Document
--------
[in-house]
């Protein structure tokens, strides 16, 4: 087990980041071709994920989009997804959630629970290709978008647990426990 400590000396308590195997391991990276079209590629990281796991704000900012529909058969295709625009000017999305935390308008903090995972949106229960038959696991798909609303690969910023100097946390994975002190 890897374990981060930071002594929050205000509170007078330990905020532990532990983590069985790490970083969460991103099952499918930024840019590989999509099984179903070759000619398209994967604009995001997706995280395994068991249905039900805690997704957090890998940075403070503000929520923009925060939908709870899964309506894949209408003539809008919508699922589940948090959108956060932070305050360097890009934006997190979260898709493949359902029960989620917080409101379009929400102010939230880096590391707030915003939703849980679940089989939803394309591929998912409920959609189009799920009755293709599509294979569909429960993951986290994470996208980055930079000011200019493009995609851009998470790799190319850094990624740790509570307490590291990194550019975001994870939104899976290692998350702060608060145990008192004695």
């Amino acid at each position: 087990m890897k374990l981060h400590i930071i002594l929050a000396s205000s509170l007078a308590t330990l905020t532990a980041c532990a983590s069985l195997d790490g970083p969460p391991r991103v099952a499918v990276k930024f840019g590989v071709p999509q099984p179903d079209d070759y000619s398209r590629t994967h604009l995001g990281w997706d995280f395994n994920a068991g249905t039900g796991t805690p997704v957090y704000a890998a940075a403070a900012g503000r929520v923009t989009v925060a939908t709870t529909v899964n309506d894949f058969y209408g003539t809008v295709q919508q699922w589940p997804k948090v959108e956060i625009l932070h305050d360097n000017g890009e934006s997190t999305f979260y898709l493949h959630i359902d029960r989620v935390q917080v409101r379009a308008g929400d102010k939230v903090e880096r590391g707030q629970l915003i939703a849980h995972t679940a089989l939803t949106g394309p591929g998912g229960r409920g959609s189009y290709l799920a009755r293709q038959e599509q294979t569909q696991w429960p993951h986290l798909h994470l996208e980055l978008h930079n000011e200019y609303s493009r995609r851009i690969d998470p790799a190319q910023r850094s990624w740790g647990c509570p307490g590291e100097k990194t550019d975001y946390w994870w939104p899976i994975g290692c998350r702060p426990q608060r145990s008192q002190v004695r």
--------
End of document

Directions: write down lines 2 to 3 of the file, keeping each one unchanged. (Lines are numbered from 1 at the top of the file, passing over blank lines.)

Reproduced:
């Protein structure tokens, strides 16, 4: 087990980041071709994920989009997804959630629970290709978008647990426990 400590000396308590195997391991990276079209590629990281796991704000900012529909058969295709625009000017999305935390308008903090995972949106229960038959696991798909609303690969910023100097946390994975002190 890897374990981060930071002594929050205000509170007078330990905020532990532990983590069985790490970083969460991103099952499918930024840019590989999509099984179903070759000619398209994967604009995001997706995280395994068991249905039900805690997704957090890998940075403070503000929520923009925060939908709870899964309506894949209408003539809008919508699922589940948090959108956060932070305050360097890009934006997190979260898709493949359902029960989620917080409101379009929400102010939230880096590391707030915003939703849980679940089989939803394309591929998912409920959609189009799920009755293709599509294979569909429960993951986290994470996208980055930079000011200019493009995609851009998470790799190319850094990624740790509570307490590291990194550019975001994870939104899976290692998350702060608060145990008192004695």
């Amino acid at each position: 087990m890897k374990l981060h400590i930071i002594l929050a000396s205000s509170l007078a308590t330990l905020t532990a980041c532990a983590s069985l195997d790490g970083p969460p391991r991103v099952a499918v990276k930024f840019g590989v071709p999509q099984p179903d079209d070759y000619s398209r590629t994967h604009l995001g990281w997706d995280f395994n994920a068991g249905t039900g796991t805690p997704v957090y704000a890998a940075a403070a900012g503000r929520v923009t989009v925060a939908t709870t529909v899964n309506d894949f058969y209408g003539t809008v295709q919508q699922w589940p997804k948090v959108e956060i625009l932070h305050d360097n000017g890009e934006s997190t999305f979260y898709l493949h959630i359902d029960r989620v935390q917080v409101r379009a308008g929400d102010k939230v903090e880096r590391g707030q629970l915003i939703a849980h995972t679940a089989l939803t949106g394309p591929g998912g229960r409920g959609s189009y290709l799920a009755r293709q038959e599509q294979t569909q696991w429960p993951h986290l798909h994470l996208e980055l978008h930079n000011e200019y609303s493009r995609r851009i690969d998470p790799a190319q910023r850094s990624w740790g647990c509570p307490g590291e100097k990194t550019d975001y946390w994870w939104p899976i994975g290692c998350r702060p426990q608060r145990s008192q002190v004695r």